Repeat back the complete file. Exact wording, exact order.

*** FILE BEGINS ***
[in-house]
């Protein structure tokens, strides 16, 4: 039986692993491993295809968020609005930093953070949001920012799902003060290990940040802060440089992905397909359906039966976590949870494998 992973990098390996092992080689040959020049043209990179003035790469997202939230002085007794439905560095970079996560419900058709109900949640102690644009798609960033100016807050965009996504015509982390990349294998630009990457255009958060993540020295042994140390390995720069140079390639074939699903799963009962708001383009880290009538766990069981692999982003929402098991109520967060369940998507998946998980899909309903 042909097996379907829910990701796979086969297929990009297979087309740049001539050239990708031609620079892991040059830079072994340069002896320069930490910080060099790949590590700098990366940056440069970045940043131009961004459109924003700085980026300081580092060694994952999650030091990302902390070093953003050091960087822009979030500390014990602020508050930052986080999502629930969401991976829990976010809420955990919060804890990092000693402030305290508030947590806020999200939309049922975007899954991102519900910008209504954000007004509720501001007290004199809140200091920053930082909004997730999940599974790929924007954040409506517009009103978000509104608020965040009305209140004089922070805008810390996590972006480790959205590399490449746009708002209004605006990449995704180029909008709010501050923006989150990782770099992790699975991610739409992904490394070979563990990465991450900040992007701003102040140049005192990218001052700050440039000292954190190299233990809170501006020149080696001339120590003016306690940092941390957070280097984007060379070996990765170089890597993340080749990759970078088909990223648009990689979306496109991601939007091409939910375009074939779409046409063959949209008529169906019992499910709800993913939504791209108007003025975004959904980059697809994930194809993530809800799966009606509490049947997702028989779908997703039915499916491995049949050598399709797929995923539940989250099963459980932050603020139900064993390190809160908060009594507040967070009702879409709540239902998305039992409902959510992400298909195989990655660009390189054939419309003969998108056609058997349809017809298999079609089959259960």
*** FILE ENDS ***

[in-house]
């Protein structure tokens, strides 16, 4: 039986692993491993295809968020609005930093953070949001920012799902003060290990940040802060440089992905397909359906039966976590949870494998 992973990098390996092992080689040959020049043209990179003035790469997202939230002085007794439905560095970079996560419900058709109900949640102690644009798609960033100016807050965009996504015509982390990349294998630009990457255009958060993540020295042994140390390995720069140079390639074939699903799963009962708001383009880290009538766990069981692999982003929402098991109520967060369940998507998946998980899909309903 042909097996379907829910990701796979086969297929990009297979087309740049001539050239990708031609620079892991040059830079072994340069002896320069930490910080060099790949590590700098990366940056440069970045940043131009961004459109924003700085980026300081580092060694994952999650030091990302902390070093953003050091960087822009979030500390014990602020508050930052986080999502629930969401991976829990976010809420955990919060804890990092000693402030305290508030947590806020999200939309049922975007899954991102519900910008209504954000007004509720501001007290004199809140200091920053930082909004997730999940599974790929924007954040409506517009009103978000509104608020965040009305209140004089922070805008810390996590972006480790959205590399490449746009708002209004605006990449995704180029909008709010501050923006989150990782770099992790699975991610739409992904490394070979563990990465991450900040992007701003102040140049005192990218001052700050440039000292954190190299233990809170501006020149080696001339120590003016306690940092941390957070280097984007060379070996990765170089890597993340080749990759970078088909990223648009990689979306496109991601939007091409939910375009074939779409046409063959949209008529169906019992499910709800993913939504791209108007003025975004959904980059697809994930194809993530809800799966009606509490049947997702028989779908997703039915499916491995049949050598399709797929995923539940989250099963459980932050603020139900064993390190809160908060009594507040967070009702879409709540239902998305039992409902959510992400298909195989990655660009390189054939419309003969998108056609058997349809017809298999079609089959259960």